Friday, September 14, 2012

Mary Dyer, a strong-willed woman

This article, second in a series on strong-willed women that includes Mary Dyer, is found at Jo Ann Butler's Rebel Puritan blog. She asked why I chose to write this blog and a book trilogy on Mary Dyer and her world.

© 2012 Christy K Robinson

Historical fiction has been my favorite literary genre since I was a young girl. I’ve learned that several of my author friends read my favorite book series on the Childhoods of Famous Americans when we were kids, and it shaped our discovery of history and historical fiction by humanizing icons of history and making them accessible to children. It tickled our imaginations to learn about culture and what life might have been like for Virginia Dare, Martha Washington, or Abigail Adams, as children. (There were boys in the series, too, of course.)

The author's pedigree chart, begun in 1974 and printed in 1994.
My mother was chronically ill, and she drafted me to help her at genealogy and history archives with the fetch-and-carry jobs, or searching the reference files (you know, the little card drawers at the book place, that preceded the search engine). We traced many of our lines back through renaissance and medieval eras to European royalty. One of our most important discoveries in the early 1970s was the confirmation that we were 11 and 12 generations descended from Mary Barrett Dyer, the 17th-century Quaker martyr. In the 1970s and 80s, we believed that Mary was hanged by those mean Boston Puritans for her religious beliefs, “simply for being a Quaker.” Unfortunately, that belief persists in countless web pages today.

Mary Dyer had several opportunities to avoid prison and execution. She could have lived her life in peace and safety, doing anything she wanted to, in Rhode Island, the colony she co-founded. But she intentionally returned to Boston several times to defy her banishment-on-pain-of-death sentence, until she forced their hand and they executed her. It’s not that she wanted to die, but that she was willing to die to shock the citizens into stopping their leaders from the vicious persecution of Quakers and Baptists. Whippings such as Herodias Gardner’s. Mary and other Quakers believed they were called by God to “try the bloody law,” the law that required torture, bankrupting fines, exile, and death for dissenters.

Mary’s sacrifice and civil disobedience worked. After her death in June 1660, a petition to King Charles II resulted in a cease-and-desist order to the Puritan theocracy in New England; and the king’s Rhode Island charter of 1663 (which replaced previous religiously-liberal charters) specifically granted liberty of conscience and separation of church and civil powers in Rhode Island Colony. One hundred thirty years later, the religious-freedom concept modeled by Rhode Island became part of America’s Bill of Rights to the Constitution.
1663 Rhode Island charter, written by Rhode Islanders
such as John Clarke, Roger Williams, and William Dyer,
and granted by King Charles II.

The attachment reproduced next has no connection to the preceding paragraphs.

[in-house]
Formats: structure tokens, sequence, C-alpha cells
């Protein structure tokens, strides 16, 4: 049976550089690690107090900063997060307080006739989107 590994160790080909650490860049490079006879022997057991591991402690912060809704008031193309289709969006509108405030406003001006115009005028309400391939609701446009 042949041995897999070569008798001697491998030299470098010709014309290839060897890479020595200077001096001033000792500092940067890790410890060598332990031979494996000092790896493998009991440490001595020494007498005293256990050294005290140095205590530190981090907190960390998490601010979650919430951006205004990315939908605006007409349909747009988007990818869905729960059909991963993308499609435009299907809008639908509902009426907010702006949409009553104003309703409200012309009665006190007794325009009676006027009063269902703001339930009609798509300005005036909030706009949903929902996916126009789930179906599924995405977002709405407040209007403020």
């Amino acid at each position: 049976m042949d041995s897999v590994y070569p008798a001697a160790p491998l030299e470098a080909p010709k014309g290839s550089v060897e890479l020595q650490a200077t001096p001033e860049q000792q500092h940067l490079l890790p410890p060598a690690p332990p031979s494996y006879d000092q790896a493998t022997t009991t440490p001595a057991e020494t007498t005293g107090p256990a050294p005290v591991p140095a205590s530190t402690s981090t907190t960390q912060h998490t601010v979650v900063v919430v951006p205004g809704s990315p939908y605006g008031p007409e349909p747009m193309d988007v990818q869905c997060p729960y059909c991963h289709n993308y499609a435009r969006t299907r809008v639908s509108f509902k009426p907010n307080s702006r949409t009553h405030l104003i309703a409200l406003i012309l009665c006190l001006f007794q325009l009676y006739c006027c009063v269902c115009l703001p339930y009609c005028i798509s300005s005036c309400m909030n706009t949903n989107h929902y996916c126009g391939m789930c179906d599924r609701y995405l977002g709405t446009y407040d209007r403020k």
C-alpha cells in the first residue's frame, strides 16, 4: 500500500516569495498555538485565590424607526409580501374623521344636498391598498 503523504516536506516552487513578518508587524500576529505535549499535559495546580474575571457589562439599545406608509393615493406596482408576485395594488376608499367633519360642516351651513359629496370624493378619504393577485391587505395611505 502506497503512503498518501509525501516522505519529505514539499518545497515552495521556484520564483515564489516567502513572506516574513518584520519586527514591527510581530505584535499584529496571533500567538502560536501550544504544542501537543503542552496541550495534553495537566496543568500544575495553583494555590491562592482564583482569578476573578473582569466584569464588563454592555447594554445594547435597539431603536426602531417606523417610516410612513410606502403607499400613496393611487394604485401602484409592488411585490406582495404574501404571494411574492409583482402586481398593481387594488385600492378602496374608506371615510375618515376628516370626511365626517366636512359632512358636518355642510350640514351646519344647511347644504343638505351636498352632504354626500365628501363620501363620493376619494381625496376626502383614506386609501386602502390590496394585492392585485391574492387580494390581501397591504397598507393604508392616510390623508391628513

Religious liberties (to practice religion or not without interference of the government) and those who would legislate their morality upon others still clash today, 350 years later. That’s one of the things that compels me to write of a strong-willed woman. Mary Dyer sacrificed her will and her life of ease and wealth, with husband, children, grandchildren, respect and influence for the good of hundreds of people in her own time, and untold hundreds of millions who came after her.

The genealogy hobby is inspiring, educational, and fun. I’m 32 generations down the tree from Eleanor of Aquitaine. Eleanor’s son John was forced to agree to the Magna Carta, a charter of liberties which has been the model of constitutions around the world. On another line, I’m 12 generations down from Mary Barrett Dyer, whose sacrifice laid the groundwork for the human rights in the US Constitution. There are numerous other figures who may not be famous today, but who shaped our society nonetheless. It’s fun to speculate what molecules of DNA have come down to me, or from the thousands of other strong, resourceful, and intelligent women in the family pedigree. They’re the people whose actions and principles formed our society and culture today. They were not wimps. And neither are we. 

Author/blogger/friend (not necessarily in that order) Jo Ann Butler releases book two of her trilogy on Herodias Long Hicks Gardner Porter in autumn 2012. "Herod" or "Harwood," as Jo Ann's heroine is known, was a neighbor of the Dyers in Newport, Rhode Island, beginning in the early 1640s.

William Dyer's 1643 memo regarding Herodias
and her husband John Hicks' domestic violence.

“Memo John Hicks of Nuport was bound to ye pease
by ye Govr & Mr Easton in a bond of £10
for beating his wife Harwood Hicks
and prsented [at this] court was ordered to continue
in his bond till ye next C[ourt] upon which his wife
to come & give evidence concerning ye case”
William Dyer recorded legal documents about Herodias' first marriage, and did business with and served in government with Herod's husbands. It's highly likely that Herodias and Mary Dyer were friends as well as neighbors, because Herodias, like Mary, protested the Puritan persecution of Quakers. Herodias, holding her unweaned baby, was stripped to the waist in public, and whipped with a knotted lash, as punishment for her support for Quakers and dissidence against the Puritan theocratic authority. She was then imprisoned for two weeks in Boston, so you can imagine that her wounds may have become infected and healed badly.

For more information on Herodias Long, and to order the book, visit the Rebel Puritan website.
Images courtesy of Jo Ann Butler.

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